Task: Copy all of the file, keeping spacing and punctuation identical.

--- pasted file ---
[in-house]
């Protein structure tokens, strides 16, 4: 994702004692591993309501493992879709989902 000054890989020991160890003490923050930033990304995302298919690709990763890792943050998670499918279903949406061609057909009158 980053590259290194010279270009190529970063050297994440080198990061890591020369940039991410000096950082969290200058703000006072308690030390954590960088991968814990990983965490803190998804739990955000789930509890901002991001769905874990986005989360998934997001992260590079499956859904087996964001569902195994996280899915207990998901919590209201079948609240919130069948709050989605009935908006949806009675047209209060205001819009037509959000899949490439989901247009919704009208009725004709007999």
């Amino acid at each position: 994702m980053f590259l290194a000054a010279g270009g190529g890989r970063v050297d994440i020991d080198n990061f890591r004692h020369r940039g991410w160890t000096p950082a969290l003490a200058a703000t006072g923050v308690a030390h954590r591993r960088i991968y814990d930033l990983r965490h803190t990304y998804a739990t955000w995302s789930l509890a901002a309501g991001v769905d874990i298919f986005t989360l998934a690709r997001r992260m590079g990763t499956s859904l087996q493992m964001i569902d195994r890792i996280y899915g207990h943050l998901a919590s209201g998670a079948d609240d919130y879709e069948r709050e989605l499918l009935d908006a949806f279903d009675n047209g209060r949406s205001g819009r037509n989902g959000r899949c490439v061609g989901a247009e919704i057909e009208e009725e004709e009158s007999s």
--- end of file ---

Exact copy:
[in-house]
């Protein structure tokens, strides 16, 4: 994702004692591993309501493992879709989902 000054890989020991160890003490923050930033990304995302298919690709990763890792943050998670499918279903949406061609057909009158 980053590259290194010279270009190529970063050297994440080198990061890591020369940039991410000096950082969290200058703000006072308690030390954590960088991968814990990983965490803190998804739990955000789930509890901002991001769905874990986005989360998934997001992260590079499956859904087996964001569902195994996280899915207990998901919590209201079948609240919130069948709050989605009935908006949806009675047209209060205001819009037509959000899949490439989901247009919704009208009725004709007999």
């Amino acid at each position: 994702m980053f590259l290194a000054a010279g270009g190529g890989r970063v050297d994440i020991d080198n990061f890591r004692h020369r940039g991410w160890t000096p950082a969290l003490a200058a703000t006072g923050v308690a030390h954590r591993r960088i991968y814990d930033l990983r965490h803190t990304y998804a739990t955000w995302s789930l509890a901002a309501g991001v769905d874990i298919f986005t989360l998934a690709r997001r992260m590079g990763t499956s859904l087996q493992m964001i569902d195994r890792i996280y899915g207990h943050l998901a919590s209201g998670a079948d609240d919130y879709e069948r709050e989605l499918l009935d908006a949806f279903d009675n047209g209060r949406s205001g819009r037509n989902g959000r899949c490439v061609g989901a247009e919704i057909e009208e009725e004709e009158s007999s």